Best on-card element: Hey, the logos are back! Donruss must’ve received phone calls.
The only thing I have for this set is half the cards are blue-bordered and half are green-bordered. I was not a fan of the blues and the greens are a welcome relief. But it also makes it seem like it’s two different sets so I do not know what I’m talking about.
Best on-card element: Most notable again because I am definitely not advocating for every card to show up in all-yellow borders. That’s a health hazard.
Also, note that Fleer went without team logos for the first time since 1982. Maybe all the yellow was a tactical distraction.
Best on-card element: The photo corners!
Best on-card element: 1991 Score’s devotion to the subset should be recognized here, even though I’m trying to avoid set content for this series. But I love the look of some of the subsets in Score so I’m sticking with it.
Best on-card element: Score’s cutting-edge use of the color teal, which would become all the rage just a year or two later.
1991 Stadium Club
Best on-card element: It’s all about the back baby. You could go with the “BARS system” and it is fascinating, but not as much as placing the player’s rookie card on the back in full color. I loved this so much.
Best on-card element: There is a lot to love about this design. For me, the most distinctive element is using the team “word mark” instead of the traditional logo or simply listing the name.
Best on-card element runner-up: The 3-D treatment of the image as the player often breaks through the sets of bars running the perimeter of the card.
Best on-card elements runner-up, runner-up: The position notification shows up for the first time since the 1986 Topps set! Welcome back.
Best on-card element: Not much to cover on the front for Ultra’s debut, but the back certainly stands out with not one, not two but three different pictures of the featured player. So you have four different pictures of the player on a single card and that’s gotta be some kind of record.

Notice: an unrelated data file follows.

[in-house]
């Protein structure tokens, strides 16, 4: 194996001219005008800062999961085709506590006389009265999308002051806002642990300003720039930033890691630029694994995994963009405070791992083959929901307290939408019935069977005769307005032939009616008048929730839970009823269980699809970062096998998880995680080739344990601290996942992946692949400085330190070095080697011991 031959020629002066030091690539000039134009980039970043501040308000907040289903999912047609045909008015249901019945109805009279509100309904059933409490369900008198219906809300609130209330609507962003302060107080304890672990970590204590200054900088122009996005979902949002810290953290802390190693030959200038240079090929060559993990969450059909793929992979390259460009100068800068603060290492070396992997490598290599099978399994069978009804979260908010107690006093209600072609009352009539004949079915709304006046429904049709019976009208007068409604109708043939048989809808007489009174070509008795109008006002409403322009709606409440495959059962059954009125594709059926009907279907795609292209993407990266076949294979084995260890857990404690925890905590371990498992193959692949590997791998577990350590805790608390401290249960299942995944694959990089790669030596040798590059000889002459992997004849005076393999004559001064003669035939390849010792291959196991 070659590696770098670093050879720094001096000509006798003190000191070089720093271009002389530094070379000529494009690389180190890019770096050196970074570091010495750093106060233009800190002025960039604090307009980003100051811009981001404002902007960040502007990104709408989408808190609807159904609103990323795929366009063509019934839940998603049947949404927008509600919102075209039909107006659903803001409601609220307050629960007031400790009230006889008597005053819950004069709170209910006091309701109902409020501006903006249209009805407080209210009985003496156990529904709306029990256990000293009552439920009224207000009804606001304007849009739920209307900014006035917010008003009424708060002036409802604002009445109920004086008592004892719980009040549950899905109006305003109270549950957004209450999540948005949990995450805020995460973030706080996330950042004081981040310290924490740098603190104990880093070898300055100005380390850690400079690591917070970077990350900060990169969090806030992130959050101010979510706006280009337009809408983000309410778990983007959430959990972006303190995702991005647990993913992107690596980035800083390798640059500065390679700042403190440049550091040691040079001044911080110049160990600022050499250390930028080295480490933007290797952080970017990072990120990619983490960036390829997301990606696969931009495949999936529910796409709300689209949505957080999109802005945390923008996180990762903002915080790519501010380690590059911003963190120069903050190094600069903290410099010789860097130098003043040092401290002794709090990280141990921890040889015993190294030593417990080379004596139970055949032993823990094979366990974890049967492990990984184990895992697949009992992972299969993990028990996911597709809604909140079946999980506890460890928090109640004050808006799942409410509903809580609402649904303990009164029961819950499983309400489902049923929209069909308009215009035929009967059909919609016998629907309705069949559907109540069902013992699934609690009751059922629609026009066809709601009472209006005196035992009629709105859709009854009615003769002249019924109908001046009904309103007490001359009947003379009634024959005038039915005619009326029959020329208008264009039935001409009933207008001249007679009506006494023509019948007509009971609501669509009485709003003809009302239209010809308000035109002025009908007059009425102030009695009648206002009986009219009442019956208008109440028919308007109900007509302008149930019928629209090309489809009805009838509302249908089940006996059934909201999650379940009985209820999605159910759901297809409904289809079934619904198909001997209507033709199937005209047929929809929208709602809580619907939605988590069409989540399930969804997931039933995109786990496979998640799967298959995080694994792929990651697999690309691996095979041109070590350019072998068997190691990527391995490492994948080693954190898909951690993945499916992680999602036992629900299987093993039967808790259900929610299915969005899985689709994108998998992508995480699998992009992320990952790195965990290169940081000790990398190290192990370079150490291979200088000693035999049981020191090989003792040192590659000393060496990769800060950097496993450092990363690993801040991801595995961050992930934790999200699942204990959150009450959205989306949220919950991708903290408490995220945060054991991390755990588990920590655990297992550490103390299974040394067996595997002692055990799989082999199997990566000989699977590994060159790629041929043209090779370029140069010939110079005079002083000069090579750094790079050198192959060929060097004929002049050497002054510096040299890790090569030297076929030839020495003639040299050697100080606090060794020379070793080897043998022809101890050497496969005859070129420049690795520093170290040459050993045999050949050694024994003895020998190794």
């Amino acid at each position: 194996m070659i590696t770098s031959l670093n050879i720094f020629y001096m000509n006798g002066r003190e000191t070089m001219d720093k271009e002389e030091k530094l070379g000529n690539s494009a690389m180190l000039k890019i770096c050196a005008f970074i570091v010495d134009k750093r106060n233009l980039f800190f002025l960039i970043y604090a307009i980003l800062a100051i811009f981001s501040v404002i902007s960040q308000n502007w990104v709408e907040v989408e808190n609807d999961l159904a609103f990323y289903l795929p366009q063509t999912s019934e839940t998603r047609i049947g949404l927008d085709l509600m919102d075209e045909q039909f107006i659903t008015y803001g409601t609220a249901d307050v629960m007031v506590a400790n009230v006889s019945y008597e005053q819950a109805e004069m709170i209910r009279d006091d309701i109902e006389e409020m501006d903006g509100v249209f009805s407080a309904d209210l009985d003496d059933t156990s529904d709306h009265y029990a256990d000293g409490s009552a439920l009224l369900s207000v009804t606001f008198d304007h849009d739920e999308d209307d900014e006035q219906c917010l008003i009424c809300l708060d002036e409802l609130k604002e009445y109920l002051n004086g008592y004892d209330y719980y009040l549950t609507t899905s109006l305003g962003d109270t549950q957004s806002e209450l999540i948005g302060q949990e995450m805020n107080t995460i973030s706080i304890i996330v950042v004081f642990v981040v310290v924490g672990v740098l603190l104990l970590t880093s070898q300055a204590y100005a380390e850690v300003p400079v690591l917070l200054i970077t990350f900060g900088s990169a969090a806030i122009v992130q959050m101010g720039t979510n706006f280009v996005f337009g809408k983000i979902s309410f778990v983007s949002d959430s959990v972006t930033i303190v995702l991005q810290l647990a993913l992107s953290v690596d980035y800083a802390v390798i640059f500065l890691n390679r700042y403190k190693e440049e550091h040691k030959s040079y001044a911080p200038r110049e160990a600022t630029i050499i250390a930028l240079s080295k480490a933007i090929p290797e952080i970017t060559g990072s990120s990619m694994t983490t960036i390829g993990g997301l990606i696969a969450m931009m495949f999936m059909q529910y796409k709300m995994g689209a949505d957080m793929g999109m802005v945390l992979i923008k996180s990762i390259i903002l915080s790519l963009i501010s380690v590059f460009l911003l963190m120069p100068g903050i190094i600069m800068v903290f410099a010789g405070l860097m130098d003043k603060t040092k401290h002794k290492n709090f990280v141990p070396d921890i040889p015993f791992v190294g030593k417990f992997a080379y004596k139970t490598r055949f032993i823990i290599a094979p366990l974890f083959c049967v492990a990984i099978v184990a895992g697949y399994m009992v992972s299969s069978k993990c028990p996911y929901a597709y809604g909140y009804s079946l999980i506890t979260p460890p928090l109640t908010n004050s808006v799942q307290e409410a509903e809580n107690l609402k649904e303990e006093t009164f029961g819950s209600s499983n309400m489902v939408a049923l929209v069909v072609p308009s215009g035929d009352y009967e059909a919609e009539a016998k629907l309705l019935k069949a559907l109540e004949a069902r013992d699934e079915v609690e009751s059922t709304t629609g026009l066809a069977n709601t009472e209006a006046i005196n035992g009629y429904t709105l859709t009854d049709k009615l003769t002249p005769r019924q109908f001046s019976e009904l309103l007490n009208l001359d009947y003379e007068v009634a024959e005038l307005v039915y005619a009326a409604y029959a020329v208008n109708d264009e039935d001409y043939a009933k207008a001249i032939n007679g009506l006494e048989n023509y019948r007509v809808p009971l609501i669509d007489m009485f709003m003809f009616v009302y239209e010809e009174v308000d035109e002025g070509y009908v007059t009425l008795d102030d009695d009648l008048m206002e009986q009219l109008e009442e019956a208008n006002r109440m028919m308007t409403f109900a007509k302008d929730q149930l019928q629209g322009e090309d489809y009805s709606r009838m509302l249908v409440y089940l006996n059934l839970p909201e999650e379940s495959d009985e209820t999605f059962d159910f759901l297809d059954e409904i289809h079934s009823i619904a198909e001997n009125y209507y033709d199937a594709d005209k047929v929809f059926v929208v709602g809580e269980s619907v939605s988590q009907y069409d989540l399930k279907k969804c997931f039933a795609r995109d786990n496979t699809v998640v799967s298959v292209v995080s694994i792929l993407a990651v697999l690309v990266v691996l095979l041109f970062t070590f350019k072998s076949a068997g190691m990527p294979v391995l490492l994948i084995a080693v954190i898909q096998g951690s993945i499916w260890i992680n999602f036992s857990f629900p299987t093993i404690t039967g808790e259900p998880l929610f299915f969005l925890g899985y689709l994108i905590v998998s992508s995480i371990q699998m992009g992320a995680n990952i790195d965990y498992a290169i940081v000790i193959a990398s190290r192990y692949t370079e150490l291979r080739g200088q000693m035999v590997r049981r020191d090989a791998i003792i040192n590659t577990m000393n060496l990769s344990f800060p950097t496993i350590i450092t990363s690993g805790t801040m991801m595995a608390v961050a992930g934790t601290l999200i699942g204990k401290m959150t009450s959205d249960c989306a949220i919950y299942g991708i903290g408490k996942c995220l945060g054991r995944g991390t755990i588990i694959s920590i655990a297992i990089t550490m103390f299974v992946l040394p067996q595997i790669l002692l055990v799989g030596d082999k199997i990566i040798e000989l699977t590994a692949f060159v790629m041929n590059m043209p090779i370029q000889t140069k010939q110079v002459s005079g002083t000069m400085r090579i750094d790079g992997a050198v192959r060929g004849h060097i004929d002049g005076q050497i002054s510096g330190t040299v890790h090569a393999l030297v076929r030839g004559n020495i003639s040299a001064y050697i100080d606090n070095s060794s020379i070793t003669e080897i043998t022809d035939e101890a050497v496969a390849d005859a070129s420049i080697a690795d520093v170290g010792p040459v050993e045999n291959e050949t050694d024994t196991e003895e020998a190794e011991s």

1991 Upper Deck
Best on-card element: Upper Deck is stuck in a rut with its design borders at this point, but the home plate background for the logo is a nice touch.
Best on-card element: I’m a traditional cardboard kind of guy but there is no disputing that ’92 Bowman’s use of white, glossy card stock was a step in the right direction. Those first three Bowman designs were putting me to sleep. Everything about this design, front and back, is lighter and brighter than what it had previously done.
Best on-card element: I’m on record as disliking this set’s look intensely. However, it’s to be applauded for being the set that moved Donruss into the adult world. Just about every Donruss set between 1982-91, except for maybe ’84 -’86, looks like something that would be issued with a kid’s toy. I suppose that might make sense for those who think “cards are for kids” but I always dismissed Donruss because of that. It was good to see Donruss take himself somewhat seriously.